Ljubljana’s Biennial of Graphic Arts illuminates the Slovenian capital for three months. The 60th anniversary edition spreads over 13 venues with more than 40 local and international contributors. A reboot with international curators in recent years has reinvigorated what is the world’s oldest event of its kind. With 60 public events and posters at every turn, the biennial is inescapable.
When it started in 1955 the event was an expression of a socialist ideal: the democratisation of design. Reproducible prints were to make art accessible and eliminate elitism. But the disintegration of Yugoslavia in 1992, and changes in technology, have forced a rethink.
Nowhere is this more true than a tree-lined promenade in Tivoli Park. On the biennial’s opening evening the elegant lights designed by Ljubljana’s most influential architect, the late Joze Plecnik, flash and occasionally plunge the centre of the path into complete darkness. This is the offering of Asad Raza, who has cryptically called the display “There Is No East Or West”. At least there is a constant glow at the edges of the promenade, lighting up Will Benedict’s collection of 120 posters, before the visitor reaches the International Centre of Graphic Arts, which is illuminated with morphing projections of the 60th anniversary’s logo that are designed by graphic designer Mina Fina.
The works inside the centre also test the definition and boundaries of graphic art. The biennial’s curator Nicola Lees, now of the Frieze Foundation and formerly of London’s Serpentine Gallery, seems to enjoy the mischief involved in challenging preconceptions. “What is graphic art as a medium? There is still a large community that would like it to stick to the original rules set up in 1955,” she says. “But the show reflects the conversations that have come from these questions.”
Like many Slovenian participants, Fina works across a number of mediums. She embraces the debate about the nature of the event and the opportunity the biennial brings to mix commercial work with art. “It brings diversity to our community and an exchange of ideas,” she says. “It’s good that we don’t have black-and-white definitions and can travel easily from one field to another.”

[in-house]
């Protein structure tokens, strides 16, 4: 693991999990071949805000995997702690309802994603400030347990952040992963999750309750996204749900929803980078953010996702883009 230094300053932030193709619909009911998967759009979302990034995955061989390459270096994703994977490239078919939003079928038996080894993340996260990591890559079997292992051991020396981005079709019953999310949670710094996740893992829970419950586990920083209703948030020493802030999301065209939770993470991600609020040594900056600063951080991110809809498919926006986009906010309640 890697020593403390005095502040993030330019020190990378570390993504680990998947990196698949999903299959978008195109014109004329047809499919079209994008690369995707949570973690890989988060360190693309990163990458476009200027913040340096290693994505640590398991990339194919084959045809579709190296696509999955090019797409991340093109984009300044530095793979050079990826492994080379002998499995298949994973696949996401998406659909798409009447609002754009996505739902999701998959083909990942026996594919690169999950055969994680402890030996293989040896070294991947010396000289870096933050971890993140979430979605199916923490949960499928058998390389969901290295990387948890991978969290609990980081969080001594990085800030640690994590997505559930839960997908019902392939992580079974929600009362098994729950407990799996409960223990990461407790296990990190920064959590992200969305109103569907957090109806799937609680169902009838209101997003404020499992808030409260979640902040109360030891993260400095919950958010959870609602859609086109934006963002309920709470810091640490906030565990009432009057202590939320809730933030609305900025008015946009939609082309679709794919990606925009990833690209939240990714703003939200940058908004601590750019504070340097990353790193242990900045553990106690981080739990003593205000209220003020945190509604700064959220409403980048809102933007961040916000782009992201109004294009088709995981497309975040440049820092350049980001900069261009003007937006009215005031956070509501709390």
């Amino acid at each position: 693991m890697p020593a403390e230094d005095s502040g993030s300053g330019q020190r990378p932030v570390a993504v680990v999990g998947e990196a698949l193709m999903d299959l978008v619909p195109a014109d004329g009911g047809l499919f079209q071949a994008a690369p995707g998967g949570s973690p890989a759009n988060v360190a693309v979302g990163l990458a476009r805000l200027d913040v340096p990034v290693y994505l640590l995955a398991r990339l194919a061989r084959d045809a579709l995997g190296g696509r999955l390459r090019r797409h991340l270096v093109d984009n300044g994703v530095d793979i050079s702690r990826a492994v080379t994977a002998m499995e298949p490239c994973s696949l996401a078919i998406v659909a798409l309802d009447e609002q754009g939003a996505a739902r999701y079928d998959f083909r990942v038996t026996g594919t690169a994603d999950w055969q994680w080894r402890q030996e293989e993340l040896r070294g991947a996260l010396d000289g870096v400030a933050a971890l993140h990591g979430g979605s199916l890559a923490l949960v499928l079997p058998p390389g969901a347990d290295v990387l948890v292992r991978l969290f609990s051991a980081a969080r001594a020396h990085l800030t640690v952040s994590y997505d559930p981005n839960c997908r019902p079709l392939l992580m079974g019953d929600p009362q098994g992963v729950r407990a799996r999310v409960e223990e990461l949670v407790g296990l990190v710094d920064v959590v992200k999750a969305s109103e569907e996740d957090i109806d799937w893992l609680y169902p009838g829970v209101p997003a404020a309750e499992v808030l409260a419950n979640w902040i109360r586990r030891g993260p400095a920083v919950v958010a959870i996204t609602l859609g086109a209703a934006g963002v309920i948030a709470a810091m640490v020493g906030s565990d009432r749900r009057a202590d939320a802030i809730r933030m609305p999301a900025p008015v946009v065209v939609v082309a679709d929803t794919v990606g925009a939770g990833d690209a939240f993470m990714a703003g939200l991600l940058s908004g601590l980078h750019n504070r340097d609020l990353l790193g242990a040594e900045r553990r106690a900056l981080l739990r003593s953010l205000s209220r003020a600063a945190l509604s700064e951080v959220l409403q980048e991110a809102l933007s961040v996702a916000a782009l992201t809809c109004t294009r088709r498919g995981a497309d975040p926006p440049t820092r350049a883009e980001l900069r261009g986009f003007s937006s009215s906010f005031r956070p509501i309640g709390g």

The inventiveness of the Slovenian design scene is a virtue made from necessity. With just two million people, Slovenia is one of the EU’s smallest member states, which means a diverse career portfolio is a matter of survival. So just as the biennial is liberating itself from the original limitations of graphic art, Ljubljana’s thriving community of designers and architects have broken free of the preconceptions of previous generations. EU accession in 2004 followed Slovenia’s independence in 1991, presenting a golden opportunity for young professionals to follow their own path as the new nation demanded fresh designs, buildings and ideas.
“We started from zero,” says Vasa Perovic in the converted Yugoslav-era department store that houses Bevk Perovic Architects. “We were young and could have our own office without working for someone else for 15 years. The scene is vibrant with a large public interest; architectural criticism gets into newspapers.”
Today Bevk Perovic’s buildings can be seen across Ljubljana as well as in Brussels and Helsinki. Another practice, Dekleva-Gregoric, received critical acclaim for a cliff-top residence it designed in Maui. Partner Aljosa Dekleva says Ljubljana’s biennials provide the inspiration and connections to help creatives punch above the city’s weight – “a hub where you can see beyond your borders” – and that while younger designers might not benefit from the impetus of independence they have embraced concepts such as crowdfunding.
“The Slovenian national character is right for the Kickstarter agenda,” he says. “You won’t find big industries but you will find people with family businesses who are doing very well.” Here, small is nimble. Dekleva suggests that an independent spirit sets Ljubljana’s designers apart and Atelje Balant epitomises this. It occupies a small studio at the base of Ljubljana Castle with work including product and packaging design for national brewer Lasko and creating its own cosmetics range. “Design jobs are changing,” says founder Boris Balant. “You have to develop all the time.”
A late-afternoon visit to a design collective, Multipraktik, finds some of its young eight-member team editing a documentary while others are busy renovating its offices in a comely but crumbling old town building. Items connected to Multipraktik projects – everything from film-festival posters to skateboards – reveal a respect for the retro as well as a social-media savviness. But at the core of all its work is collaboration and freelance fellowship. “We want to involve young people, so they can get the spotlight,” says co-founder Miha Brodaric.
With the emergence of such design-minded collectives and the artistic focus the biennial curates, the communal ideals of one-time Yugoslavia are enjoying something of a revival.